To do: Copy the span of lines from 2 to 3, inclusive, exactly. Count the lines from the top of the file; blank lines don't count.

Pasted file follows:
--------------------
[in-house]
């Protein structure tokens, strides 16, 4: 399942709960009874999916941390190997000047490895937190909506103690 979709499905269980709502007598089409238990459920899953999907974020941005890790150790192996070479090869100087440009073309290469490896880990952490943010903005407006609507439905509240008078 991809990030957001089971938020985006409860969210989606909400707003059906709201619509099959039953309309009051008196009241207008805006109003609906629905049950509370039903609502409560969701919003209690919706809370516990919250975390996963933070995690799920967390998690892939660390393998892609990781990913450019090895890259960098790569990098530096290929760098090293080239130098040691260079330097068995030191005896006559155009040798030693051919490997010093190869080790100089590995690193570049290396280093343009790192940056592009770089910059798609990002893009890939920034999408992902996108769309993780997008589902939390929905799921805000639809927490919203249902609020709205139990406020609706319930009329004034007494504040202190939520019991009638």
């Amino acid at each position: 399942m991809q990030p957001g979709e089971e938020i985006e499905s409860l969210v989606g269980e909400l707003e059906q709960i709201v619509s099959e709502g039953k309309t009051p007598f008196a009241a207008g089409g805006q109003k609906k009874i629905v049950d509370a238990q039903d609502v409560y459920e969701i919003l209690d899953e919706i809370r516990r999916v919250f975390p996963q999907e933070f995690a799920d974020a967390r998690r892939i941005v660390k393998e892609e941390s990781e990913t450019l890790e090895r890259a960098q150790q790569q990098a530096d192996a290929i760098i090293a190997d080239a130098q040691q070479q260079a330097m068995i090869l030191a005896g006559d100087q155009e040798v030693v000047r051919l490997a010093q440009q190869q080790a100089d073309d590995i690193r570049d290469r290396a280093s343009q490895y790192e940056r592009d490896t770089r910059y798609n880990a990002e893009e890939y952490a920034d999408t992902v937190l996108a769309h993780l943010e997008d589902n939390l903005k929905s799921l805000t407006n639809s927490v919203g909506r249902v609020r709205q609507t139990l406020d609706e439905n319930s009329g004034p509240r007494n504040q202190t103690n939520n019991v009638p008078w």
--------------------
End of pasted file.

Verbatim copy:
């Protein structure tokens, strides 16, 4: 399942709960009874999916941390190997000047490895937190909506103690 979709499905269980709502007598089409238990459920899953999907974020941005890790150790192996070479090869100087440009073309290469490896880990952490943010903005407006609507439905509240008078 991809990030957001089971938020985006409860969210989606909400707003059906709201619509099959039953309309009051008196009241207008805006109003609906629905049950509370039903609502409560969701919003209690919706809370516990919250975390996963933070995690799920967390998690892939660390393998892609990781990913450019090895890259960098790569990098530096290929760098090293080239130098040691260079330097068995030191005896006559155009040798030693051919490997010093190869080790100089590995690193570049290396280093343009790192940056592009770089910059798609990002893009890939920034999408992902996108769309993780997008589902939390929905799921805000639809927490919203249902609020709205139990406020609706319930009329004034007494504040202190939520019991009638």
């Amino acid at each position: 399942m991809q990030p957001g979709e089971e938020i985006e499905s409860l969210v989606g269980e909400l707003e059906q709960i709201v619509s099959e709502g039953k309309t009051p007598f008196a009241a207008g089409g805006q109003k609906k009874i629905v049950d509370a238990q039903d609502v409560y459920e969701i919003l209690d899953e919706i809370r516990r999916v919250f975390p996963q999907e933070f995690a799920d974020a967390r998690r892939i941005v660390k393998e892609e941390s990781e990913t450019l890790e090895r890259a960098q150790q790569q990098a530096d192996a290929i760098i090293a190997d080239a130098q040691q070479q260079a330097m068995i090869l030191a005896g006559d100087q155009e040798v030693v000047r051919l490997a010093q440009q190869q080790a100089d073309d590995i690193r570049d290469r290396a280093s343009q490895y790192e940056r592009d490896t770089r910059y798609n880990a990002e893009e890939y952490a920034d999408t992902v937190l996108a769309h993780l943010e997008d589902n939390l903005k929905s799921l805000t407006n639809s927490v919203g909506r249902v609020r709205q609507t139990l406020d609706e439905n319930s009329g004034p509240r007494n504040q202190t103690n939520n019991v009638p008078w």